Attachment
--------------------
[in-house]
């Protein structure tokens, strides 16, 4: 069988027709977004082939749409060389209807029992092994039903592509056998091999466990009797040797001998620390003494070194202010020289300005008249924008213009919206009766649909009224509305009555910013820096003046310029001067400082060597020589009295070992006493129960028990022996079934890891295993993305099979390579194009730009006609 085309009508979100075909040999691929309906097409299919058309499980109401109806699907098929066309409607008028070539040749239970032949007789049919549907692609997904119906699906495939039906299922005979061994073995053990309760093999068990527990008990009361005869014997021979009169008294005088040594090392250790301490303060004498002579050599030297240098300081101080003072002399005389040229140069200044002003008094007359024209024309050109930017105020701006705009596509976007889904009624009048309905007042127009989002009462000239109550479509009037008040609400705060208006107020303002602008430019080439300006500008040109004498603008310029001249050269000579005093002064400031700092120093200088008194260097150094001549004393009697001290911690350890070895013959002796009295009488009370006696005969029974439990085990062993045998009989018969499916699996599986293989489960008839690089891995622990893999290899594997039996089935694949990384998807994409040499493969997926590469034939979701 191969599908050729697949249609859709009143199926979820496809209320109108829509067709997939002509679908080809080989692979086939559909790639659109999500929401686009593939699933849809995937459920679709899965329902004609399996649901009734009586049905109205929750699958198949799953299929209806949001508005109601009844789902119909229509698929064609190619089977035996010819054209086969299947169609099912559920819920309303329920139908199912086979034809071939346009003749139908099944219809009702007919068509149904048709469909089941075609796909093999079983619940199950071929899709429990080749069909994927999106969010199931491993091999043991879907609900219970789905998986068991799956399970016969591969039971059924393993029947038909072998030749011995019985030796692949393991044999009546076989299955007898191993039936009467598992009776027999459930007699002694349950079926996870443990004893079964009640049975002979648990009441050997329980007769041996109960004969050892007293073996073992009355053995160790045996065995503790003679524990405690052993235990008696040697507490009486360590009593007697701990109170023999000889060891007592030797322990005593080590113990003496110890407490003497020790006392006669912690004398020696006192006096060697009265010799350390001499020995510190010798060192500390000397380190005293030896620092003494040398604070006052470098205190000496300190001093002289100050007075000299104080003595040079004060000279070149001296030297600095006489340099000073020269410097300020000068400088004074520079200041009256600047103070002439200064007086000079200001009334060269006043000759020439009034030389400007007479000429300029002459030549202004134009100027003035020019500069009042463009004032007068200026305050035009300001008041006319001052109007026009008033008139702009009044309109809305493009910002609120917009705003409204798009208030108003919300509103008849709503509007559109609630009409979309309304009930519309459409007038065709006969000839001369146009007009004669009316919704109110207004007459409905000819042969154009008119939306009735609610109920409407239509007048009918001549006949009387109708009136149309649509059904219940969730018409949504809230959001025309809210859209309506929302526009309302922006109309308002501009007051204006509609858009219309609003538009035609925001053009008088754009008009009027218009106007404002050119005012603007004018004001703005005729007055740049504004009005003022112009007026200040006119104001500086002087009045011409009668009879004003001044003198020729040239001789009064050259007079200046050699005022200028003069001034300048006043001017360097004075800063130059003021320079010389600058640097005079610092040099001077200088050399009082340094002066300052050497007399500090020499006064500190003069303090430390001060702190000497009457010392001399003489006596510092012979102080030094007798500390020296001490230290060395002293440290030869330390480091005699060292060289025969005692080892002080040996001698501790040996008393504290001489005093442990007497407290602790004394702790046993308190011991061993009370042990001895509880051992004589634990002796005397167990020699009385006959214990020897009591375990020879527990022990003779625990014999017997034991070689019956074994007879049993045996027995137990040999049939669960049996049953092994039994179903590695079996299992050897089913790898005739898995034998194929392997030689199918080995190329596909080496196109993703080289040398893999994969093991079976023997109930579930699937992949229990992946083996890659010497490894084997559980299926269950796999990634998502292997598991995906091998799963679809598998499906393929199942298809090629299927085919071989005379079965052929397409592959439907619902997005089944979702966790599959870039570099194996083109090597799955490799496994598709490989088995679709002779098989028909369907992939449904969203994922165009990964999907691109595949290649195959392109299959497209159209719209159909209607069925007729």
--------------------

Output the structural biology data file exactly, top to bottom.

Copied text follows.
[in-house]
């Protein structure tokens, strides 16, 4: 069988027709977004082939749409060389209807029992092994039903592509056998091999466990009797040797001998620390003494070194202010020289300005008249924008213009919206009766649909009224509305009555910013820096003046310029001067400082060597020589009295070992006493129960028990022996079934890891295993993305099979390579194009730009006609 085309009508979100075909040999691929309906097409299919058309499980109401109806699907098929066309409607008028070539040749239970032949007789049919549907692609997904119906699906495939039906299922005979061994073995053990309760093999068990527990008990009361005869014997021979009169008294005088040594090392250790301490303060004498002579050599030297240098300081101080003072002399005389040229140069200044002003008094007359024209024309050109930017105020701006705009596509976007889904009624009048309905007042127009989002009462000239109550479509009037008040609400705060208006107020303002602008430019080439300006500008040109004498603008310029001249050269000579005093002064400031700092120093200088008194260097150094001549004393009697001290911690350890070895013959002796009295009488009370006696005969029974439990085990062993045998009989018969499916699996599986293989489960008839690089891995622990893999290899594997039996089935694949990384998807994409040499493969997926590469034939979701 191969599908050729697949249609859709009143199926979820496809209320109108829509067709997939002509679908080809080989692979086939559909790639659109999500929401686009593939699933849809995937459920679709899965329902004609399996649901009734009586049905109205929750699958198949799953299929209806949001508005109601009844789902119909229509698929064609190619089977035996010819054209086969299947169609099912559920819920309303329920139908199912086979034809071939346009003749139908099944219809009702007919068509149904048709469909089941075609796909093999079983619940199950071929899709429990080749069909994927999106969010199931491993091999043991879907609900219970789905998986068991799956399970016969591969039971059924393993029947038909072998030749011995019985030796692949393991044999009546076989299955007898191993039936009467598992009776027999459930007699002694349950079926996870443990004893079964009640049975002979648990009441050997329980007769041996109960004969050892007293073996073992009355053995160790045996065995503790003679524990405690052993235990008696040697507490009486360590009593007697701990109170023999000889060891007592030797322990005593080590113990003496110890407490003497020790006392006669912690004398020696006192006096060697009265010799350390001499020995510190010798060192500390000397380190005293030896620092003494040398604070006052470098205190000496300190001093002289100050007075000299104080003595040079004060000279070149001296030297600095006489340099000073020269410097300020000068400088004074520079200041009256600047103070002439200064007086000079200001009334060269006043000759020439009034030389400007007479000429300029002459030549202004134009100027003035020019500069009042463009004032007068200026305050035009300001008041006319001052109007026009008033008139702009009044309109809305493009910002609120917009705003409204798009208030108003919300509103008849709503509007559109609630009409979309309304009930519309459409007038065709006969000839001369146009007009004669009316919704109110207004007459409905000819042969154009008119939306009735609610109920409407239509007048009918001549006949009387109708009136149309649509059904219940969730018409949504809230959001025309809210859209309506929302526009309302922006109309308002501009007051204006509609858009219309609003538009035609925001053009008088754009008009009027218009106007404002050119005012603007004018004001703005005729007055740049504004009005003022112009007026200040006119104001500086002087009045011409009668009879004003001044003198020729040239001789009064050259007079200046050699005022200028003069001034300048006043001017360097004075800063130059003021320079010389600058640097005079610092040099001077200088050399009082340094002066300052050497007399500090020499006064500190003069303090430390001060702190000497009457010392001399003489006596510092012979102080030094007798500390020296001490230290060395002293440290030869330390480091005699060292060289025969005692080892002080040996001698501790040996008393504290001489005093442990007497407290602790004394702790046993308190011991061993009370042990001895509880051992004589634990002796005397167990020699009385006959214990020897009591375990020879527990022990003779625990014999017997034991070689019956074994007879049993045996027995137990040999049939669960049996049953092994039994179903590695079996299992050897089913790898005739898995034998194929392997030689199918080995190329596909080496196109993703080289040398893999994969093991079976023997109930579930699937992949229990992946083996890659010497490894084997559980299926269950796999990634998502292997598991995906091998799963679809598998499906393929199942298809090629299927085919071989005379079965052929397409592959439907619902997005089944979702966790599959870039570099194996083109090597799955490799496994598709490989088995679709002779098989028909369907992939449904969203994922165009990964999907691109595949290649195959392109299959497209159209719209159909209607069925007729």